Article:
Question from Mark: What do you think about the “Once Saved Always Saved Doctrine”?
Natan’s answer: Is the “once saved always saved” doctrine of the Protestant reformer John Calvin biblically accurate? Apparently not everyone in Christendom since that time thought so. Jacobus Arminius didn’t. Neither did John Wesley and Charles Finney. Some notable biblical personalities didn’t subscribe to this doctrine either including Yeshua the Messiah, Paul and the writer of the Epistle to the Hebrews.
The Bible clearly indicates in several places that one can lose one’s salvation.
For it is impossible for those who were once enlightened, and have tasted the heavenly gift, and have become partakers of the Holy Spirit, and have tasted the good word of God and the powers of the age to come, if they fall away [or apostatize], to renew them again to repentance, since they crucify again for themselves the Son of God, and put Him to an open shame. (Heb 6:4–6)
For if we sin willfully after we have received the knowledge of the truth, there no longer remains a sacrifice for sins… (Heb 10:26)
In the Parable of the Sower, Yeshua teaches that when the good seed of the Word of Elohim is sown onto the ground, three-fourths of the seed begins to germinate, but eventually dies. Only one-fourth of the seed actually falls onto good soil and produces fruit (Matt 13:1–9). He then goes on to explain that many people who receive the word of Elohim can and will eventually fall away due to a variety of factors (vv. 18–23).
Paul specifically mentions two people who became believers, but whose faith become shipwrecked and they lost their salvation.
This charge I commit to you, son Timothy, according to the prophecies previously made concerning you, that by them you may wage the good warfare, having faith and a good conscience, which some having rejected, concerning the faith have suffered shipwreck, of whom are Hymenaeus and Alexander, whom I delivered to Satan that they may learn not to blaspheme. (1 Tim 1:18–20)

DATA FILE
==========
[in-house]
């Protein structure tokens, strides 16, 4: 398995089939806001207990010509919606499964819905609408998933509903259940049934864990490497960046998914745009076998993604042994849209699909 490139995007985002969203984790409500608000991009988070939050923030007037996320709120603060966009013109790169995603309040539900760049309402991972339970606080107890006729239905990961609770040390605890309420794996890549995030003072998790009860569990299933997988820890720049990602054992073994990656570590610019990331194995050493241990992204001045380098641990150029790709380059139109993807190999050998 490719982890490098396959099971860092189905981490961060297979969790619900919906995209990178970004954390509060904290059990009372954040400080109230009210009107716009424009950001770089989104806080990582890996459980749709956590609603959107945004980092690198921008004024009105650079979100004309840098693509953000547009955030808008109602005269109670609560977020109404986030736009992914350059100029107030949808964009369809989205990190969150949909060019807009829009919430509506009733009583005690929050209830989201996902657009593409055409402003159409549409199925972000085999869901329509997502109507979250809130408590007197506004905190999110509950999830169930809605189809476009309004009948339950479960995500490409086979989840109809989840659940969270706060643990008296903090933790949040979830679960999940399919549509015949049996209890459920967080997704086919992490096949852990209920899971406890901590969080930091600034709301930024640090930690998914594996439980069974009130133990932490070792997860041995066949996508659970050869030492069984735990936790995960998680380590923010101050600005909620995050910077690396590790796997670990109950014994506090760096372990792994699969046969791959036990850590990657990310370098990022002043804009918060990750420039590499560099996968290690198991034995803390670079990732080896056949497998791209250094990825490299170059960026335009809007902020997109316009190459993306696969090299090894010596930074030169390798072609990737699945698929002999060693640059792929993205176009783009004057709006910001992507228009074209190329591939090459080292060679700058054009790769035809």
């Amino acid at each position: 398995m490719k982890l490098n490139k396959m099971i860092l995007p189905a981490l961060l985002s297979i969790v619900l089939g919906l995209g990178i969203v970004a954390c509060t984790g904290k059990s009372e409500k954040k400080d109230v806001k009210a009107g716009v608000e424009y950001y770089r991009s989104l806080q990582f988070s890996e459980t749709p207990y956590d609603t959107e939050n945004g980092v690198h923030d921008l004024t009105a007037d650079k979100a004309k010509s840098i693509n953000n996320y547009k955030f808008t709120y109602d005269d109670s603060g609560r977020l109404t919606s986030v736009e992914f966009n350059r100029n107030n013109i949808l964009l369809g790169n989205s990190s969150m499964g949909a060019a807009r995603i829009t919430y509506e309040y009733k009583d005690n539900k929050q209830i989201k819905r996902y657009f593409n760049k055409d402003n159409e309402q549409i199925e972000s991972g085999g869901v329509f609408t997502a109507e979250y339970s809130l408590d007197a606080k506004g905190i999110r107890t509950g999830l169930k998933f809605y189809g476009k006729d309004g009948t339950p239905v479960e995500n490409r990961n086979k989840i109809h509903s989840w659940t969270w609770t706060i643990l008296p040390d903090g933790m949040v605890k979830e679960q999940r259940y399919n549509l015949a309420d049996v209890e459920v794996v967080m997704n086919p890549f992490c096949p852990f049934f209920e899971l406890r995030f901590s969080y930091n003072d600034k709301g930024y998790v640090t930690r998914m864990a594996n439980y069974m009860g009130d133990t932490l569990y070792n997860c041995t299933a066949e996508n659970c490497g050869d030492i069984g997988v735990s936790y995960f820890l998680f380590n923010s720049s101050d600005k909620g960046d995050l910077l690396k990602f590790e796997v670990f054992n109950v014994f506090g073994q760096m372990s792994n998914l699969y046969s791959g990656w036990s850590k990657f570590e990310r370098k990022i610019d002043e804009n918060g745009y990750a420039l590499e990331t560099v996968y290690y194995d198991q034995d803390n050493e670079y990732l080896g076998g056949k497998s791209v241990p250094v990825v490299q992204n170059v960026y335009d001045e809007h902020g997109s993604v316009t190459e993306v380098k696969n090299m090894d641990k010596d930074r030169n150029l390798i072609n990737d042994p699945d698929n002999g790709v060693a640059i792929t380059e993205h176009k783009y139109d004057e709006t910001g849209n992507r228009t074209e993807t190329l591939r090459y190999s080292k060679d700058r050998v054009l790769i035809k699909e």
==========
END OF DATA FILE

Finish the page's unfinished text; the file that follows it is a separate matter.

The Book of Acts gives the account of Simon the Samaritan (who is well known in early Christian historical accounts as Simon the Sorcerer and who became an enemy of the gospel) who was saved and even received the Spirit of Elohim, but because of his evil heart, lost his salvation (Acts 8:14–23).
Paul even suggests that he could lose his own salvation.
But I discipline my body and bring it into subjection, lest, when I have preached to others, I myself should become disqualified [or become a castaway, KJV]. 1 Cor 9:27)
Paul warns the saints that they could lose their salvation, and even includes himself in this warning.
Examine yourselves as to whether you are in the faith. Test yourselves. Do you not know yourselves, that Jesus Christ is in you?—unless indeed you are disqualified. But I trust that you will know that we are not disqualified [Greek, unapproved, rejected, reprobate]. ( 2 Cor 13:5–6)
New believers are especially vulnerable to losing their salvation, since they are like young and tender plants that are not deeply rooted spiritually. Once one has walked in the faith for a long time, had their faith tested, passed the tests, and has repeatedly overcome the pulls of the world, the flesh and the devil, assuredly they are less likely to lose their salvation. In fact, in several places the Bible talks about being sealed by the Spirit of Elohim (John 6:27; 2 Cor 1:22; Eph 1:13; 4:30; 2 Tim 2:19). This seems to indicate that at some point, one either can’t or is less likely to lose one’s salvation because they have established a proven track record of faithfulness to Elohim, and they would die before turning from their faith.
However, Paul, the might apostle of Elohim, in humility, never assumed that about himself. He erred on the side of caution in assuming that he could lose his salvation. Maintaining such a mental disposition assured that he would always stay alert, keep up his defenses and his guard against anything that could imperil his salvation. The wise saint will follow Paul’s example.